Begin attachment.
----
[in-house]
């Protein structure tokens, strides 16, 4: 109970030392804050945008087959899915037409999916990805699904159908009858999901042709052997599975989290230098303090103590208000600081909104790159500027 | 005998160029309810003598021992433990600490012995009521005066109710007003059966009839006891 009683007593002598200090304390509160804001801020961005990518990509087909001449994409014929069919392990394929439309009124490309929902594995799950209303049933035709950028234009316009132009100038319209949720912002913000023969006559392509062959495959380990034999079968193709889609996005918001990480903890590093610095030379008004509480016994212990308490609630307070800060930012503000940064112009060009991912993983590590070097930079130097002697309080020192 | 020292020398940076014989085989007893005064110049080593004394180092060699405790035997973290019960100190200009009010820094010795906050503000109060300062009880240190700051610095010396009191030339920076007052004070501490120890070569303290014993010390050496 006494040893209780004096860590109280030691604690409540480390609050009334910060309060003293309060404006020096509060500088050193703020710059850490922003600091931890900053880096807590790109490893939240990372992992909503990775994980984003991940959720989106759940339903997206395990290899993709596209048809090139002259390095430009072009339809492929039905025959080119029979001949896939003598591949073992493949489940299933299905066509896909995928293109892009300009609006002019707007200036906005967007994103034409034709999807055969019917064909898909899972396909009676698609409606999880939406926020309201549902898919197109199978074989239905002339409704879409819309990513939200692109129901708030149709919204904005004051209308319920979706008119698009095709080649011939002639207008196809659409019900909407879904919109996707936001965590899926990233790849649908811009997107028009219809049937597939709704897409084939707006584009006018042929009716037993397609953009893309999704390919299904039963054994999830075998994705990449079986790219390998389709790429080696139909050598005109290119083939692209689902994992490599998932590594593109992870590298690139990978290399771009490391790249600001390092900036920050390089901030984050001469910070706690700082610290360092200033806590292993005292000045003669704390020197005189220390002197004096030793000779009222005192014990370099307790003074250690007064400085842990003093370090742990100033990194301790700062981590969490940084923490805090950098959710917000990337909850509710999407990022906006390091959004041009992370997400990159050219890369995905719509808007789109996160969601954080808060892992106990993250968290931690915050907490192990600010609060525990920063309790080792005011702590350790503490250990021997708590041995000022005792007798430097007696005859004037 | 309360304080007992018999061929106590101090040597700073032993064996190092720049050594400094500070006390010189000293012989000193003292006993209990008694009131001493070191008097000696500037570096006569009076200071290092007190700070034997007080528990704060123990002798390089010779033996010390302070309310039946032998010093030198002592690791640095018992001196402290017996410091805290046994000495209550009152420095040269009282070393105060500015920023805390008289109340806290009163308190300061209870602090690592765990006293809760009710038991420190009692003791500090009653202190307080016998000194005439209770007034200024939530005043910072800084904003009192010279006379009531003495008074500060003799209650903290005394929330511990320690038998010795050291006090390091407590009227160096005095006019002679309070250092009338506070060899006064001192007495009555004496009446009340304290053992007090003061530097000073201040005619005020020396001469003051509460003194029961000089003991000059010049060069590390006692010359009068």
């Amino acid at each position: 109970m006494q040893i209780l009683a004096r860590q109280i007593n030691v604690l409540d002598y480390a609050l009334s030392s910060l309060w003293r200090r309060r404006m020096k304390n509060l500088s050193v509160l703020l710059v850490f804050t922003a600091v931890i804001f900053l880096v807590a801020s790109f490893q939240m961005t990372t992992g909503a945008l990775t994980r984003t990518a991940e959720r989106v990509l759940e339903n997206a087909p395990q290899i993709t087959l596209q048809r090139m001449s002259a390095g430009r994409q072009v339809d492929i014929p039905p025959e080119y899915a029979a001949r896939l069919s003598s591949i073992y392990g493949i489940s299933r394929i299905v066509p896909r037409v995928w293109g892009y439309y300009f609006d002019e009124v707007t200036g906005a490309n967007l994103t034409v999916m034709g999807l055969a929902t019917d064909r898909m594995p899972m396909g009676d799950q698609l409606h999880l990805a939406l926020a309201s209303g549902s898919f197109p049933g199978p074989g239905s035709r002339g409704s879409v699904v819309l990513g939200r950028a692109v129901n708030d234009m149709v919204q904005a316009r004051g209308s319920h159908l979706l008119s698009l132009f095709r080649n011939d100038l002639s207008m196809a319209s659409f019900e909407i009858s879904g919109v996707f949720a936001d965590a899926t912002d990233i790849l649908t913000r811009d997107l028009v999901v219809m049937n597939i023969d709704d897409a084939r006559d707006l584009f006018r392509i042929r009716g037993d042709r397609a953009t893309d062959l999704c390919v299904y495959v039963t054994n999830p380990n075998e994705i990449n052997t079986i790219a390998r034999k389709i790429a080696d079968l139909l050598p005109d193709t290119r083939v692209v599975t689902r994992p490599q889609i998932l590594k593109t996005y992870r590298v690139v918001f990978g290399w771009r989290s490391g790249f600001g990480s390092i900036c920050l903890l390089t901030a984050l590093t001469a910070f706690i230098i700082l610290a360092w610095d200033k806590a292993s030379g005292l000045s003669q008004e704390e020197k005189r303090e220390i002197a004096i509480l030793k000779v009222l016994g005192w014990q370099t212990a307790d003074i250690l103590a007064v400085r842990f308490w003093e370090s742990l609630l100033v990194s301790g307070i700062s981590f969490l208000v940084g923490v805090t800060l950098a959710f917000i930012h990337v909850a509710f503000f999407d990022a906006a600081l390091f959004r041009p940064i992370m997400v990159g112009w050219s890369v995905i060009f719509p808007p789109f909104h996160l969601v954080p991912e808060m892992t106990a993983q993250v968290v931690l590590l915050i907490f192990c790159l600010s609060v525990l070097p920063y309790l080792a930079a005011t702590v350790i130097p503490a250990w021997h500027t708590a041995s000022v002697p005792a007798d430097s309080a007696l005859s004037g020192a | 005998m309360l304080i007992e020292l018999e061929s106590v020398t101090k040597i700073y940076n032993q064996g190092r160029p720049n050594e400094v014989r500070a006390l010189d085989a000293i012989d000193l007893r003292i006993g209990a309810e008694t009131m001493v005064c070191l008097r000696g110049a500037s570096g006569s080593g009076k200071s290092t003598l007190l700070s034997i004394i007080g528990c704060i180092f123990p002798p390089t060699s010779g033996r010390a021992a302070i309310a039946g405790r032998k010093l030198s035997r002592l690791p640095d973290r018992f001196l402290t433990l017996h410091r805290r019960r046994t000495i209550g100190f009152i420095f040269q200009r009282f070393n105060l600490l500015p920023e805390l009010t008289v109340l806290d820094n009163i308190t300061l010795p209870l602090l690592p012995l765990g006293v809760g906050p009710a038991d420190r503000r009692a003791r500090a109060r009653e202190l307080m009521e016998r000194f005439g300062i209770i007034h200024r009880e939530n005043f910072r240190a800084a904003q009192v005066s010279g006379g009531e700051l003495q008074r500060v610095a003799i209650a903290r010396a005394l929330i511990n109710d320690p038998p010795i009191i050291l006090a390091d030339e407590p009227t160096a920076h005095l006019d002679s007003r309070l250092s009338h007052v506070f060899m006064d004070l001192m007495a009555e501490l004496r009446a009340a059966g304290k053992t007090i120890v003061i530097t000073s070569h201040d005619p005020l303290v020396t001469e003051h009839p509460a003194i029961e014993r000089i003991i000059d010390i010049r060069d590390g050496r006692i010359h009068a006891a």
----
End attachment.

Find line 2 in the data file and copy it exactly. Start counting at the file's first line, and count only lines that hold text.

């Protein structure tokens, strides 16, 4: 109970030392804050945008087959899915037409999916990805699904159908009858999901042709052997599975989290230098303090103590208000600081909104790159500027 | 005998160029309810003598021992433990600490012995009521005066109710007003059966009839006891 009683007593002598200090304390509160804001801020961005990518990509087909001449994409014929069919392990394929439309009124490309929902594995799950209303049933035709950028234009316009132009100038319209949720912002913000023969006559392509062959495959380990034999079968193709889609996005918001990480903890590093610095030379008004509480016994212990308490609630307070800060930012503000940064112009060009991912993983590590070097930079130097002697309080020192 | 020292020398940076014989085989007893005064110049080593004394180092060699405790035997973290019960100190200009009010820094010795906050503000109060300062009880240190700051610095010396009191030339920076007052004070501490120890070569303290014993010390050496 006494040893209780004096860590109280030691604690409540480390609050009334910060309060003293309060404006020096509060500088050193703020710059850490922003600091931890900053880096807590790109490893939240990372992992909503990775994980984003991940959720989106759940339903997206395990290899993709596209048809090139002259390095430009072009339809492929039905025959080119029979001949896939003598591949073992493949489940299933299905066509896909995928293109892009300009609006002019707007200036906005967007994103034409034709999807055969019917064909898909899972396909009676698609409606999880939406926020309201549902898919197109199978074989239905002339409704879409819309990513939200692109129901708030149709919204904005004051209308319920979706008119698009095709080649011939002639207008196809659409019900909407879904919109996707936001965590899926990233790849649908811009997107028009219809049937597939709704897409084939707006584009006018042929009716037993397609953009893309999704390919299904039963054994999830075998994705990449079986790219390998389709790429080696139909050598005109290119083939692209689902994992490599998932590594593109992870590298690139990978290399771009490391790249600001390092900036920050390089901030984050001469910070706690700082610290360092200033806590292993005292000045003669704390020197005189220390002197004096030793000779009222005192014990370099307790003074250690007064400085842990003093370090742990100033990194301790700062981590969490940084923490805090950098959710917000990337909850509710999407990022906006390091959004041009992370997400990159050219890369995905719509808007789109996160969601954080808060892992106990993250968290931690915050907490192990600010609060525990920063309790080792005011702590350790503490250990021997708590041995000022005792007798430097007696005859004037 | 309360304080007992018999061929106590101090040597700073032993064996190092720049050594400094500070006390010189000293012989000193003292006993209990008694009131001493070191008097000696500037570096006569009076200071290092007190700070034997007080528990704060123990002798390089010779033996010390302070309310039946032998010093030198002592690791640095018992001196402290017996410091805290046994000495209550009152420095040269009282070393105060500015920023805390008289109340806290009163308190300061209870602090690592765990006293809760009710038991420190009692003791500090009653202190307080016998000194005439209770007034200024939530005043910072800084904003009192010279006379009531003495008074500060003799209650903290005394929330511990320690038998010795050291006090390091407590009227160096005095006019002679309070250092009338506070060899006064001192007495009555004496009446009340304290053992007090003061530097000073201040005619005020020396001469003051509460003194029961000089003991000059010049060069590390006692010359009068």